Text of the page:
Waiting on Wednesday: The Last Paper Crane
The Last Paper Crane
Written by Kerry Drewery
Published by Hot Key Books
Publication date: April 2020
Summary (from Goodreads):
One thousand paper cranes to achieve your heart’s desire.
1945, Hiroshima: Ichiro is a teenage boy relaxing at home with his friend Hiro. Moments later there is a blinding flash as the horrific nuclear bomb is dropped. With great bravery the two boys find Hiro’s five year-old sister Keiko in the devastated and blasted landscape. With Hiro succumbing to his wounds, Ichiro is now the only one who can take care of Keiko. But in the chaos Ichiro loses her when he sets off to find help.
Seventy years later, the loss of Keiko and his broken promise to his dying friend are haunting the old man’s fading years. Mizuki, his granddaughter, is determined to help him. As the Japanese legend goes, if you have the patience to fold 1,000 paper cranes, you will find your heart’s desire; and it turns out her grandfather has only one more origami crane to fold…
Narrated in a compelling mix of straight straight narrative, free verse and haiku poems, this is a haunting and powerful novel of courage and survival, with full-page illustrations by Natsuko Seki.
Why I can’t wait to read this:
- I loved Kerry Drewery’s Book, A Dream of Lights, which is set in North Korea. I am looking forward to reading what she has to say in this book too.
- I studied in Japan when I was younger and am bilingual in English and Japanese. One of the most affecting experiences for me, and one that made me glad that I took the effort to learn Japanese, was being able to speak with the survivors of the atomic bomb in Hiroshima who volunteer in the museum there, as well as those who lived in my own Japanese ‘hometown’.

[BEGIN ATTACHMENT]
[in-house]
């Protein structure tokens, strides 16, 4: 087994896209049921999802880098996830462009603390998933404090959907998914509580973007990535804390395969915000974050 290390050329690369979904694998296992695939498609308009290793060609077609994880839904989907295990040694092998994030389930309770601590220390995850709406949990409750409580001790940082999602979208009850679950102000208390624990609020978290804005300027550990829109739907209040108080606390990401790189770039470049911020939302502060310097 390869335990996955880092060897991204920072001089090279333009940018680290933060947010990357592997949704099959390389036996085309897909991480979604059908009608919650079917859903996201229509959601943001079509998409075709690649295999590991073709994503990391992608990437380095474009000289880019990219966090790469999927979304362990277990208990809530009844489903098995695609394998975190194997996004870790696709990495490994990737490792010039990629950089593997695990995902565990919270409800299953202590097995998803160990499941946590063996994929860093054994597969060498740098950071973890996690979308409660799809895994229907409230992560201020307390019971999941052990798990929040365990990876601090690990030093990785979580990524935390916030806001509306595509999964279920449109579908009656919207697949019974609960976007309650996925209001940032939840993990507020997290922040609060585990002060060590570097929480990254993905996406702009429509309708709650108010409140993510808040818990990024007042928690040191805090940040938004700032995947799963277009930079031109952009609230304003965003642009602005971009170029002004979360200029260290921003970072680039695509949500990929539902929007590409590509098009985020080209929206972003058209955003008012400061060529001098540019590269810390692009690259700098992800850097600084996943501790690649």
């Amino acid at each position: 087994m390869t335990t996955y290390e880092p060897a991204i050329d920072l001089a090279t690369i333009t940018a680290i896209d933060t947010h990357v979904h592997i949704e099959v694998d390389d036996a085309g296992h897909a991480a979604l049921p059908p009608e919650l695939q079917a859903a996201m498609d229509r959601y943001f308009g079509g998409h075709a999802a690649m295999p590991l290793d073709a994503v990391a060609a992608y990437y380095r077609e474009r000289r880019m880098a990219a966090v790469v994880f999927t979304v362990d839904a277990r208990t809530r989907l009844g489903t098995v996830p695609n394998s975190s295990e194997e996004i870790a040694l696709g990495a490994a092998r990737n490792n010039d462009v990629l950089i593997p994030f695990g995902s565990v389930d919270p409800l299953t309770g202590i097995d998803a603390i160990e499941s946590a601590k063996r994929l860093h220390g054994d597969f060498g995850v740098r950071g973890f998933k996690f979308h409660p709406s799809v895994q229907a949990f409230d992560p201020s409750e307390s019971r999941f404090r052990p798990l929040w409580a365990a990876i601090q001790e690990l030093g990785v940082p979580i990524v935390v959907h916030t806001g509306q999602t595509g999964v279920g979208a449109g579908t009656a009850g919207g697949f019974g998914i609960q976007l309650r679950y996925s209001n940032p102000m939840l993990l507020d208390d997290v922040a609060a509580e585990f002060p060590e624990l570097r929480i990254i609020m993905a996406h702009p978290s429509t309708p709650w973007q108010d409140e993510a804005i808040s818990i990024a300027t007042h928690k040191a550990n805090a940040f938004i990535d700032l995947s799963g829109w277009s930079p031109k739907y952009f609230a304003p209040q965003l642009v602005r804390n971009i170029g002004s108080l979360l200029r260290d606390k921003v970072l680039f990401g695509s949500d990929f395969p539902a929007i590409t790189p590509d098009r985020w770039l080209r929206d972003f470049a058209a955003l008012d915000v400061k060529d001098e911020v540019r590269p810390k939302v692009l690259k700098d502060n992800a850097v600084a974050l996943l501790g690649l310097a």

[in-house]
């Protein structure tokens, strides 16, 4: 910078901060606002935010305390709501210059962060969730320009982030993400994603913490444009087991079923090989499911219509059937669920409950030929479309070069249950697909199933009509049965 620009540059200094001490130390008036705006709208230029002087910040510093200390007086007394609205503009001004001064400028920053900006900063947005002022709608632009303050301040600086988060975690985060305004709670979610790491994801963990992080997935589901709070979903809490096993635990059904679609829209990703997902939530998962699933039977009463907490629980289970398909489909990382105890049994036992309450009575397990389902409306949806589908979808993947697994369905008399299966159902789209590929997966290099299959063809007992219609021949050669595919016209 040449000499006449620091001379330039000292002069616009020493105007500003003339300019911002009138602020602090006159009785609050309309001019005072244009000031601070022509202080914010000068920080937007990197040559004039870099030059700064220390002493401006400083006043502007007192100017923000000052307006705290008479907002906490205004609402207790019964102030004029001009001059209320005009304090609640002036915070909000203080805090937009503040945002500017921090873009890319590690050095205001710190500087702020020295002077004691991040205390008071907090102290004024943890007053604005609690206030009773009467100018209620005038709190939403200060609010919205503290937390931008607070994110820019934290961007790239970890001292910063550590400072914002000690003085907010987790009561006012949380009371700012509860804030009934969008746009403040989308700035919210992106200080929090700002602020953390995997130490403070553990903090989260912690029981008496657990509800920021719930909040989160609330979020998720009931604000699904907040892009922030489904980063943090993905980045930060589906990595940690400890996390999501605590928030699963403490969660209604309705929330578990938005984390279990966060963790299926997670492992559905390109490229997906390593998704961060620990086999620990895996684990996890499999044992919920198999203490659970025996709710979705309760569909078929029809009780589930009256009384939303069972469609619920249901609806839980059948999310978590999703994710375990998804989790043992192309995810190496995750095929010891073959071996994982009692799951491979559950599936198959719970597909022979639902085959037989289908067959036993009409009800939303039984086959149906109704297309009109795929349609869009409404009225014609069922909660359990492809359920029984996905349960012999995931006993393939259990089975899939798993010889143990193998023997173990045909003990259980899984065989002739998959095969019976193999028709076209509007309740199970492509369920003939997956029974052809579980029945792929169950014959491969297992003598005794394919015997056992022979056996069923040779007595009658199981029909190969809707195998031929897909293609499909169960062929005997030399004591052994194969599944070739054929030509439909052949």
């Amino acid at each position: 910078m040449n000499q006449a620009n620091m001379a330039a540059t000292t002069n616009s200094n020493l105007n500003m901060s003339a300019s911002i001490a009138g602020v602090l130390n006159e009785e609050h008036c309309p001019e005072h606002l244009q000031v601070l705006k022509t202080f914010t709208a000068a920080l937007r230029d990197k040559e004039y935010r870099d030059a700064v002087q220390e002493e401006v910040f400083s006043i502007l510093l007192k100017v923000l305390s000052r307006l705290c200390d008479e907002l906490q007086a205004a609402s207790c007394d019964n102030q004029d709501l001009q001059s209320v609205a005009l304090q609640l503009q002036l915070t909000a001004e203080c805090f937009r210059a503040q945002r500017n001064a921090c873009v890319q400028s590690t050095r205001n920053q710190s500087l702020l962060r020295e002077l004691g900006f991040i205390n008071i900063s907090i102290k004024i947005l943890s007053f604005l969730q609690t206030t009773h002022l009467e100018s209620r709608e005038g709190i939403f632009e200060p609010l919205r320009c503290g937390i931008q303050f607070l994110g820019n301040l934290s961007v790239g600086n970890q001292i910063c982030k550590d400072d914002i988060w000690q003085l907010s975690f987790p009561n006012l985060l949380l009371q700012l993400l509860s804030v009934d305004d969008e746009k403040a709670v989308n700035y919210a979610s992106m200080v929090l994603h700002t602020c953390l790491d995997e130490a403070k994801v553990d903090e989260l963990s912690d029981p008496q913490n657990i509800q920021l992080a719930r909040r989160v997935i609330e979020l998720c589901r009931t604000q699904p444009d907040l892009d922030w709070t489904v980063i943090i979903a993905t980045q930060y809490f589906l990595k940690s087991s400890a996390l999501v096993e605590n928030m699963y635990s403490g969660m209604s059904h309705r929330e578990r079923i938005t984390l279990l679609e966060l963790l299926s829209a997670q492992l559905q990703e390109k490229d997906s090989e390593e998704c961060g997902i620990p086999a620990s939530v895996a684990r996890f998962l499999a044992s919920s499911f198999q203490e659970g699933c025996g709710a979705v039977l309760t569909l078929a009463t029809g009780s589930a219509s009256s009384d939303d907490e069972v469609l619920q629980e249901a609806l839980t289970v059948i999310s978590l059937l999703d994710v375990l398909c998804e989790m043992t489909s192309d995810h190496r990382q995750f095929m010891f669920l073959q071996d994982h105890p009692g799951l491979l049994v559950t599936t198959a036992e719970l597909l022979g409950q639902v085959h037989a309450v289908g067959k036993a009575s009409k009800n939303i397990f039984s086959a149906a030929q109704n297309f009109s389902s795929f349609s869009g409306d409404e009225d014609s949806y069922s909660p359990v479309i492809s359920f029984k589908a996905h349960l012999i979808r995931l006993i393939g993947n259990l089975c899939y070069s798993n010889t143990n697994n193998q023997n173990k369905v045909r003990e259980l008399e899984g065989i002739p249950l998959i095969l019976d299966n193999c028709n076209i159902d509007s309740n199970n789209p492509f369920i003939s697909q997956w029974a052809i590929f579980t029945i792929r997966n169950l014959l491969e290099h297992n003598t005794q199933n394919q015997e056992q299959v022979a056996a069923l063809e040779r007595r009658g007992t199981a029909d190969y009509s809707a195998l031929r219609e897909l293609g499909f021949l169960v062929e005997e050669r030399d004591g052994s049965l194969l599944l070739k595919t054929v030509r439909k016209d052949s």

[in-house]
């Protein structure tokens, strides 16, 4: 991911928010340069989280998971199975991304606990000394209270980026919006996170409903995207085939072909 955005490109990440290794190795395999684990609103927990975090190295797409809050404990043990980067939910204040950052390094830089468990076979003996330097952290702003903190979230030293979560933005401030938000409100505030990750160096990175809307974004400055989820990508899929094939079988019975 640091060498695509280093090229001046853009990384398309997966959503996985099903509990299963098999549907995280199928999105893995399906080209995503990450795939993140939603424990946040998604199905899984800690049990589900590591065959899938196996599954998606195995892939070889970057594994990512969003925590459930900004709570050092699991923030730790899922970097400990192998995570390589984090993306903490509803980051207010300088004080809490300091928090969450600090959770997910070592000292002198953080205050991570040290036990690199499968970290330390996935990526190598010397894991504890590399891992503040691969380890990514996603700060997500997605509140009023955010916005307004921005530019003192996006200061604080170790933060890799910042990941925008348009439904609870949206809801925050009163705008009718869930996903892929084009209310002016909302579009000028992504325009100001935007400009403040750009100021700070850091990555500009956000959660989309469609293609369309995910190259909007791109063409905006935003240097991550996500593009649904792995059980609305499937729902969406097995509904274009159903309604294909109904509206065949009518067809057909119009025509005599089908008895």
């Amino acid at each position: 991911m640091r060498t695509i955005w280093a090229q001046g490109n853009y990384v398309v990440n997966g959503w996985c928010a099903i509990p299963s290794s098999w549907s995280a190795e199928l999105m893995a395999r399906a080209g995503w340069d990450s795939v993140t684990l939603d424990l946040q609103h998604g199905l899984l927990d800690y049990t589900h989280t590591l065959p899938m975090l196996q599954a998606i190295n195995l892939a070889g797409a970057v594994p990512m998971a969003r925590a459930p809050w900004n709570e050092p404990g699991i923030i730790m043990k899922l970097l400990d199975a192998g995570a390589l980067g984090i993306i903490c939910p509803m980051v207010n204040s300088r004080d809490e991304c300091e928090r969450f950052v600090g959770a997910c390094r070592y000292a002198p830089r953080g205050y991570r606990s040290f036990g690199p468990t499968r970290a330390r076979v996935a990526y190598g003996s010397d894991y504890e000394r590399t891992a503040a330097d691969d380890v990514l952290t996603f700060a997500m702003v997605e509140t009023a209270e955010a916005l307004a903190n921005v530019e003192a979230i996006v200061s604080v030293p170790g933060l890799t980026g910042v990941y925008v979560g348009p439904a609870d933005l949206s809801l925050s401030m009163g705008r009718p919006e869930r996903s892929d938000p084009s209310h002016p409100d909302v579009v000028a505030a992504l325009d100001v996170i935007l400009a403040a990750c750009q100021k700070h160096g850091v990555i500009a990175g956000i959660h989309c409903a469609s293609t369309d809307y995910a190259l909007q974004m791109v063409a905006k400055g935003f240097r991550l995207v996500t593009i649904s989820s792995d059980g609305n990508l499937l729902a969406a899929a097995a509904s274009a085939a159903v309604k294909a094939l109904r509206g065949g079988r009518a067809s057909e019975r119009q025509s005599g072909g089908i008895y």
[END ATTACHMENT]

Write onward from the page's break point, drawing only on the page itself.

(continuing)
- I often find that the human cost of war is underrated, or less spoken about, particularly in some narratives where the atomic bomb being dropped on Hiroshima was seen as ‘necessary’ to end the war. Regardless of where you stand on the decision to drop the bomb, the massive impact of it on ordinary people cannot be understated.
- The main relationship in this book seems to be between a grandfather and granddaughter, which I am really looking forward to.
- I am excited to see that the story will be told through a mixture of prose, illustrations and poetry as this will allow exploration of so many emotional nuances.
- This book sounds like it will be essential reading for me and one I will recommend to others!
What do you think?
Does this sound like the kind of book you would enjoy?
Will you be reading this or do you have any other anticipated releases you would recommend to me?
Let me know in the comments!
See some other Waiting on Wednesday posts here: When the Mountains Roared, The Exact Opposite of Okay, To Kill a Kingdom, Starfish, The Gloaming, The Smoke Thieves, The Way You Make Me Feel, The Queens of Innis Lear, Legendary, Nyxia Unleashed, Bright Ruin, A Thousand Beginnings and Endings, Empress of All Seasons, Tempests and Slaughter, Grim Lovelies, The Glass of Lead and Gold, Storm Witch, The Way Past Winter, The Gilded Wolves,Fierce Fairytales, Descendant of the Crane. Dragon Pearl,Last of Her Name. The Familars. A Pinch of Magic, A Witch Come True, The Winter of the Witch. Once Upon a River, A Curse So Dark and Lonely, Shadowscent, Romanov. Echo North, The Wicked King, The Priory of the Orange Tree, Spin the Dawn, Master of Sorrows, Asha and the Spirit Bird, A Treason of Thorns, We Rule The Night, Perfectly Preventable Deaths, Collision, Rumblestar, The Last Spell Breather, The Starless Sea, The Lost Tide Warriors, The Princess Who Flew With Dragons, Containment. House of Salt and Sorrows, Sanctuary, Stronger than a Bronze Dragon, Gumiho/Wicked Fox, Pan’s Labyrinth, The Kingdom, The Taste of Rain, The Ten Thousand Doors of January, Chinglish, Winterwood, Harley in the Sky, Into the Crooked Place, Butterfly Yellow, Seven Deadly Shadows, Shadows of Winterspell, Wicked as You Wish, The Silvered Serpents, Feathertide.
Thanks for reading!